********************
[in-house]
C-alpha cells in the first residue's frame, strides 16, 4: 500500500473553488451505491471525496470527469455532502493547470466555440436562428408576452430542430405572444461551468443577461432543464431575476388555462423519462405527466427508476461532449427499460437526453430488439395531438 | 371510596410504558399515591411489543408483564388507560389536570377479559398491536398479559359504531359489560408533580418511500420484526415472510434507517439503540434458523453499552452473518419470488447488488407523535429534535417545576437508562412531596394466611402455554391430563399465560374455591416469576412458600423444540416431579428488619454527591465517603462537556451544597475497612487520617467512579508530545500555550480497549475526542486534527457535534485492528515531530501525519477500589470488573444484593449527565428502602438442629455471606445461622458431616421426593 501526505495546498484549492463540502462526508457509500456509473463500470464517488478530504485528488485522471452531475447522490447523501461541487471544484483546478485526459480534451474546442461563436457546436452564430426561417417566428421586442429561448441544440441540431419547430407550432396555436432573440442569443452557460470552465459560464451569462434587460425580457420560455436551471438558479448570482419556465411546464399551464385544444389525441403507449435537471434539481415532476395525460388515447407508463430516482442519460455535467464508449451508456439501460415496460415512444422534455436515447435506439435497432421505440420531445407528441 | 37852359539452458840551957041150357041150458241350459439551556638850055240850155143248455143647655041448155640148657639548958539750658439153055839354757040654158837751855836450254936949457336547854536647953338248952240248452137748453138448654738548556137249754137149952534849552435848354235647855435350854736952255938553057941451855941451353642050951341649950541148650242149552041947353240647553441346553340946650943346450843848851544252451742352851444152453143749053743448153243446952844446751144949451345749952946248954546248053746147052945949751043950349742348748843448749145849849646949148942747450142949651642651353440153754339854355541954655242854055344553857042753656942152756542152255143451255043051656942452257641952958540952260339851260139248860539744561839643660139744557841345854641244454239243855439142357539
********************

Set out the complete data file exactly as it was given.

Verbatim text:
[in-house]
C-alpha cells in the first residue's frame, strides 16, 4: 500500500473553488451505491471525496470527469455532502493547470466555440436562428408576452430542430405572444461551468443577461432543464431575476388555462423519462405527466427508476461532449427499460437526453430488439395531438 | 371510596410504558399515591411489543408483564388507560389536570377479559398491536398479559359504531359489560408533580418511500420484526415472510434507517439503540434458523453499552452473518419470488447488488407523535429534535417545576437508562412531596394466611402455554391430563399465560374455591416469576412458600423444540416431579428488619454527591465517603462537556451544597475497612487520617467512579508530545500555550480497549475526542486534527457535534485492528515531530501525519477500589470488573444484593449527565428502602438442629455471606445461622458431616421426593 501526505495546498484549492463540502462526508457509500456509473463500470464517488478530504485528488485522471452531475447522490447523501461541487471544484483546478485526459480534451474546442461563436457546436452564430426561417417566428421586442429561448441544440441540431419547430407550432396555436432573440442569443452557460470552465459560464451569462434587460425580457420560455436551471438558479448570482419556465411546464399551464385544444389525441403507449435537471434539481415532476395525460388515447407508463430516482442519460455535467464508449451508456439501460415496460415512444422534455436515447435506439435497432421505440420531445407528441 | 37852359539452458840551957041150357041150458241350459439551556638850055240850155143248455143647655041448155640148657639548958539750658439153055839354757040654158837751855836450254936949457336547854536647953338248952240248452137748453138448654738548556137249754137149952534849552435848354235647855435350854736952255938553057941451855941451353642050951341649950541148650242149552041947353240647553441346553340946650943346450843848851544252451742352851444152453143749053743448153243446952844446751144949451345749952946248954546248053746147052945949751043950349742348748843448749145849849646949148942747450142949651642651353440153754339854355541954655242854055344553857042753656942152756542152255143451255043051656942452257641952958540952260339851260139248860539744561839643660139744557841345854641244454239243855439142357539